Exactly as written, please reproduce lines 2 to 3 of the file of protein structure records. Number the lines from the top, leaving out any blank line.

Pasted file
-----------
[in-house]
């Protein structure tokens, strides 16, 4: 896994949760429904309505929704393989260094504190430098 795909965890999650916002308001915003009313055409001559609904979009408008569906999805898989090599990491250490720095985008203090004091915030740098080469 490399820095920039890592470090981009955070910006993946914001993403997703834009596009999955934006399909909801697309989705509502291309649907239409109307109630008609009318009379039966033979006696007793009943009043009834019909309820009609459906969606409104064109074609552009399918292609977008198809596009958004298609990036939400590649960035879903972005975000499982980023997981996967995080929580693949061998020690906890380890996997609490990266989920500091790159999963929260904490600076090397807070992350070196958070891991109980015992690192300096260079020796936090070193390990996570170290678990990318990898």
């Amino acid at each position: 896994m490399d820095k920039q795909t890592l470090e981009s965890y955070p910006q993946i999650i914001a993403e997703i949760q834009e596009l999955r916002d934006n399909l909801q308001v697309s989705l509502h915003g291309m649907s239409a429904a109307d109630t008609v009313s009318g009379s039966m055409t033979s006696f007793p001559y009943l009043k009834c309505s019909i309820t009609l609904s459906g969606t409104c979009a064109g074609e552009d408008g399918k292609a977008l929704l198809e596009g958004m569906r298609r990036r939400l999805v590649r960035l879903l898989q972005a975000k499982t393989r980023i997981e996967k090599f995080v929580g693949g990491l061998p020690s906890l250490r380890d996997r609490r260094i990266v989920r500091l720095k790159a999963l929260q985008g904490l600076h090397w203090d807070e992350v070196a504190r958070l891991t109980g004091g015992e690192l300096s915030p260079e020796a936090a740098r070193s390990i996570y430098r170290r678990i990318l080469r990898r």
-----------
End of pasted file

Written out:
């Protein structure tokens, strides 16, 4: 896994949760429904309505929704393989260094504190430098 795909965890999650916002308001915003009313055409001559609904979009408008569906999805898989090599990491250490720095985008203090004091915030740098080469 490399820095920039890592470090981009955070910006993946914001993403997703834009596009999955934006399909909801697309989705509502291309649907239409109307109630008609009318009379039966033979006696007793009943009043009834019909309820009609459906969606409104064109074609552009399918292609977008198809596009958004298609990036939400590649960035879903972005975000499982980023997981996967995080929580693949061998020690906890380890996997609490990266989920500091790159999963929260904490600076090397807070992350070196958070891991109980015992690192300096260079020796936090070193390990996570170290678990990318990898």
């Amino acid at each position: 896994m490399d820095k920039q795909t890592l470090e981009s965890y955070p910006q993946i999650i914001a993403e997703i949760q834009e596009l999955r916002d934006n399909l909801q308001v697309s989705l509502h915003g291309m649907s239409a429904a109307d109630t008609v009313s009318g009379s039966m055409t033979s006696f007793p001559y009943l009043k009834c309505s019909i309820t009609l609904s459906g969606t409104c979009a064109g074609e552009d408008g399918k292609a977008l929704l198809e596009g958004m569906r298609r990036r939400l999805v590649r960035l879903l898989q972005a975000k499982t393989r980023i997981e996967k090599f995080v929580g693949g990491l061998p020690s906890l250490r380890d996997r609490r260094i990266v989920r500091l720095k790159a999963l929260q985008g904490l600076h090397w203090d807070e992350v070196a504190r958070l891991t109980g004091g015992e690192l300096s915030p260079e020796a936090a740098r070193s390990i996570y430098r170290r678990i990318l080469r990898r």